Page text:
Design and Structural Components of Retaining Walls Explained in Detail
When the earth forms a natural sloping face, there is a risk that the soil can slip off and affect the structural integrity of anything built on them. Usually, soils sitting on slopes have a high risk of subsidence because of the external pressure, excess moisture and excavation that weakens the soil structure. By building a retaining wall, you can keep such soils in their place and prevent them from slipping downwards and endangering people's lives. Understanding the structural components, designs and types of retaining walls is critical for making the most of them. Here is a discussion that sheds more light.
The structural elements of a retaining wall make up the primary features of the walls. The essential components here include the following:
- Base slab — Just like any other structure, retaining wall requires an element that can absorb all the load from the materials used to make the wall. The base slab is the footing that acts as the foundation of the retaining walls. Your wall's structural load rests on the base slab.
- Toe and Heel — A retaining wall's toe is a section that extends slightly beyond the retaining wall's face. On the other hand, the heel stretches away from the back of the walls. These two components form the visible bottom section of the wall, and they denote the extreme rear and forward sections of the base slab.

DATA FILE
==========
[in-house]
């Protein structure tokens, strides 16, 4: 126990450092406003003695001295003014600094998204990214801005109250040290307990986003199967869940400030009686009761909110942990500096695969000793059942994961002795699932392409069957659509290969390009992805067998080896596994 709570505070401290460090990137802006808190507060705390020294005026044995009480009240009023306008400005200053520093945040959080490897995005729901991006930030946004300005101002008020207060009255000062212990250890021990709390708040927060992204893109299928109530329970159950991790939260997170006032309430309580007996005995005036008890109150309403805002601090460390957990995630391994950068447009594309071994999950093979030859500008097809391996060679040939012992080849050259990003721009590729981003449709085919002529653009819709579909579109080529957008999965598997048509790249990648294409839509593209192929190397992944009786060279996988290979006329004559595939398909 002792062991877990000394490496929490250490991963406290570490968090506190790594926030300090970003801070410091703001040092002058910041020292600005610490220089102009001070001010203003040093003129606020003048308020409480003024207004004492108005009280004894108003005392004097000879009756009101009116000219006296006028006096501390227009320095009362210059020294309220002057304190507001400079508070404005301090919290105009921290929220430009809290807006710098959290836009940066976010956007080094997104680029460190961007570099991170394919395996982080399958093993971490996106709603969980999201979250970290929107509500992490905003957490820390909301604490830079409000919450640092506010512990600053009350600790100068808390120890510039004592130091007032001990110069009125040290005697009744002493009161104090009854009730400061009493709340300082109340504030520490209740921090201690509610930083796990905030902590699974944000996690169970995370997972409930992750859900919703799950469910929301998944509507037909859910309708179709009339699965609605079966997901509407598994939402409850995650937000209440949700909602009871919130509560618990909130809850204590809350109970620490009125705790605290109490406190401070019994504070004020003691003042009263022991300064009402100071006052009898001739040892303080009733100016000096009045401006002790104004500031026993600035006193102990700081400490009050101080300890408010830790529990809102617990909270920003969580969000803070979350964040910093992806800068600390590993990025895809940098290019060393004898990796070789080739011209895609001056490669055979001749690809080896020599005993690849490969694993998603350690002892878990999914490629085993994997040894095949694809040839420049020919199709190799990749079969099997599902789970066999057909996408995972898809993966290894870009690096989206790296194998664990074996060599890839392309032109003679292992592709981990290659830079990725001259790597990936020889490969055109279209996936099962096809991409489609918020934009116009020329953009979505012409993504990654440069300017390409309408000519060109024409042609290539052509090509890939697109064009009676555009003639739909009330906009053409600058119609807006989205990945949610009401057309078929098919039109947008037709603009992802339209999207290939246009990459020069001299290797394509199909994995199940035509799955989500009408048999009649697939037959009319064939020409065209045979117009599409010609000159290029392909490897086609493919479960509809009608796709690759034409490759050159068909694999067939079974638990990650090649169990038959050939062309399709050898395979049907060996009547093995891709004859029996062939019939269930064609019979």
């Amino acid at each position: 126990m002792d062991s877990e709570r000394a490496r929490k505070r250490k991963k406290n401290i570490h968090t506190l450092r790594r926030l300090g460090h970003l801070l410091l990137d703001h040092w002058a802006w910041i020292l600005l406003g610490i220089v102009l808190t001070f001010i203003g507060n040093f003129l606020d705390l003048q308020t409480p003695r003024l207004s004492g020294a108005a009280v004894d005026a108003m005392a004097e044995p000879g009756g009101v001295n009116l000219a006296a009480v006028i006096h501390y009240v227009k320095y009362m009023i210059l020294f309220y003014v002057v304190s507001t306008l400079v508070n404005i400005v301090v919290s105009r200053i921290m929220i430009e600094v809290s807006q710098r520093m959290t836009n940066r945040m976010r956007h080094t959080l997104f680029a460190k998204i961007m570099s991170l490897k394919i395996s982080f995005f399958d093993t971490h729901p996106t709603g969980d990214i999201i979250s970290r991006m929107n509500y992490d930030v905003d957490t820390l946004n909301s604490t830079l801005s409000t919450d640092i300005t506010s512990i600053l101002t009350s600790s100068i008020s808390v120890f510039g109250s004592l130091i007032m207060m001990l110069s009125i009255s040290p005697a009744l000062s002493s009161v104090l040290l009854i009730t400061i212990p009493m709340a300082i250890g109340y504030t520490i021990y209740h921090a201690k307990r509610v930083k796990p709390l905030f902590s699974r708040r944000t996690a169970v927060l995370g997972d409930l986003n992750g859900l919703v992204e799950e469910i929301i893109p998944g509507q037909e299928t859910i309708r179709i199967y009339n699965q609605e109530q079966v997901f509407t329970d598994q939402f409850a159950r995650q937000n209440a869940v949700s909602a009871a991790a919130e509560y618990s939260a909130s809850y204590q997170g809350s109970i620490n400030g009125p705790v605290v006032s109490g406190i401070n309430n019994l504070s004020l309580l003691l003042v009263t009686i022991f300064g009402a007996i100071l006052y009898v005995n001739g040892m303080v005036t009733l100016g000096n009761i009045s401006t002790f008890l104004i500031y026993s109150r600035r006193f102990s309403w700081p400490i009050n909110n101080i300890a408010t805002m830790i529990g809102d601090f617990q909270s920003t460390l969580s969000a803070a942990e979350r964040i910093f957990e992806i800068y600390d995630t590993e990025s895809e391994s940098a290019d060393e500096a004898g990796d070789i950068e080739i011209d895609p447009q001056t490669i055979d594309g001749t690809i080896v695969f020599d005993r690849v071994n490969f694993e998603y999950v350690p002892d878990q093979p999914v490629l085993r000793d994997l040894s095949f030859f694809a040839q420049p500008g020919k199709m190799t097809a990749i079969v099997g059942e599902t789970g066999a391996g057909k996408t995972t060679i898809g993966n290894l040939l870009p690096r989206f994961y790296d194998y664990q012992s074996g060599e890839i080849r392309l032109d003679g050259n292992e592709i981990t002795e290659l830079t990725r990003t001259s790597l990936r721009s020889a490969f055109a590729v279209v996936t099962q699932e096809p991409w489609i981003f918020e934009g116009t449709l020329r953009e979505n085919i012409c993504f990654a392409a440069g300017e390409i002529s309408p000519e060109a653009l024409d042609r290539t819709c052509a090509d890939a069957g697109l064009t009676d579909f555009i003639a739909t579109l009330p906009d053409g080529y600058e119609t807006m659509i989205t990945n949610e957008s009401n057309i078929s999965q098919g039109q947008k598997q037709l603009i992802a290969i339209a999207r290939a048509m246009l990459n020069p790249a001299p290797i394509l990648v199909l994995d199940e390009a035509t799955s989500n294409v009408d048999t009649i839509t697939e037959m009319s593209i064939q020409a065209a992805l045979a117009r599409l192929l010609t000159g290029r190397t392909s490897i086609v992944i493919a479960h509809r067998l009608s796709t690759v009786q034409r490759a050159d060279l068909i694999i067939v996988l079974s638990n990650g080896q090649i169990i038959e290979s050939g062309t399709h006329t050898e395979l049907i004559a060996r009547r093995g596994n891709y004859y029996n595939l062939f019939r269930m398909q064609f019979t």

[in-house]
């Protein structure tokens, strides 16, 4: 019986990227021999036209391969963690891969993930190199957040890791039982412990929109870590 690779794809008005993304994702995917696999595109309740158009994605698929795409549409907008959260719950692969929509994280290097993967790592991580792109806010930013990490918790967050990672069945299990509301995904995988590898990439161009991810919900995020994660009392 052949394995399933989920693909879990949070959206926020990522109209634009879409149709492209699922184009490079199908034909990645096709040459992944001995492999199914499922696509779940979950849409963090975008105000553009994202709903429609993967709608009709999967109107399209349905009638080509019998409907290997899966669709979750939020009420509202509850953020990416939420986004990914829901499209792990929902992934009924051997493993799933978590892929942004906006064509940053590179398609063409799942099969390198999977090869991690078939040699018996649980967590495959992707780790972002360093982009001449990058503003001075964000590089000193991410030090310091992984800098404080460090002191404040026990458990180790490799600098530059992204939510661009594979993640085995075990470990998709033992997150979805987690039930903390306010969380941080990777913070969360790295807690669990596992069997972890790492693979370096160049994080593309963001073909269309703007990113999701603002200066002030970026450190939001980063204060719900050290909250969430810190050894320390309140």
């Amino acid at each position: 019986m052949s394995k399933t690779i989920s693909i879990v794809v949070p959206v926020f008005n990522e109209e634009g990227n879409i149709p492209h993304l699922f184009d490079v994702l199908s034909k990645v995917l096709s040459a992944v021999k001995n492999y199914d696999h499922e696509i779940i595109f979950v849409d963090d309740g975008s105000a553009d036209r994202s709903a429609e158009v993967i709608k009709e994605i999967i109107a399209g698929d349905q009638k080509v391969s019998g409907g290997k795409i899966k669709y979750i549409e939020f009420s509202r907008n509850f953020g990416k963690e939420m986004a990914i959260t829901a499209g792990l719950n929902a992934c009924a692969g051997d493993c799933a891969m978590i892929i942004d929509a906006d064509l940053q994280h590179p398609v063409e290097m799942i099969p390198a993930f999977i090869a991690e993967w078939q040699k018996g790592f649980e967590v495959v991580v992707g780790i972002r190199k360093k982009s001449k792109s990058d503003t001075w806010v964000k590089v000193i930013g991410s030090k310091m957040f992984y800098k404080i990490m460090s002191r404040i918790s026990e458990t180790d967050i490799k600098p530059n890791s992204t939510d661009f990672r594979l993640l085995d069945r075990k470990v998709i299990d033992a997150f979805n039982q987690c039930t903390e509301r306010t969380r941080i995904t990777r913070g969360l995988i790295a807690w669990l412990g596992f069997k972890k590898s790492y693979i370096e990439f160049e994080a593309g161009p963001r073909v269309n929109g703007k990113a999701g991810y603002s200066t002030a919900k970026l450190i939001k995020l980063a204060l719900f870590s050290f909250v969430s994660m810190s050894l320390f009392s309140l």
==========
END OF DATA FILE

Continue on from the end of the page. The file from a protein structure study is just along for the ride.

- Stem — The stem refers to the large cross-section of the wall. It comprises the part that is in contact with the backfill and the exposed front face.
- Buttress — The buttress connects the stem and the base slab. It is a strengthening element that determines the retaining wall's ability to withstand the backfill pressure.
Types of Retaining Walls
Retaining walls come in different types. The range of choices allows you to choose something that fits your specific reinforcement and constructional needs. Some of the popular types of retaining walls include the following:
- Gravity retaining walls — A gravity retaining wall employs sheer mass and weight to hold the backfill material in place. The focus on weight allows the builders to use various materials such as pavers, plain stones without mortar and bricks. They can also use dry-stacked stones.
- Semi-gravity retaining — A semi-gravity retaining wall is a slight variation from the traditional gravity retaining wall. It comprises minimalist amounts of rebar or reinforcing steel to reduce the needs for a large wall cross-section.
- Anchored retaining walls — Anchored retaining walls feature several fronts reinforced by anchors attached to the wall by unique strips. These anchors are driven into the ground.
For more information, contact a retaining wall contractor today.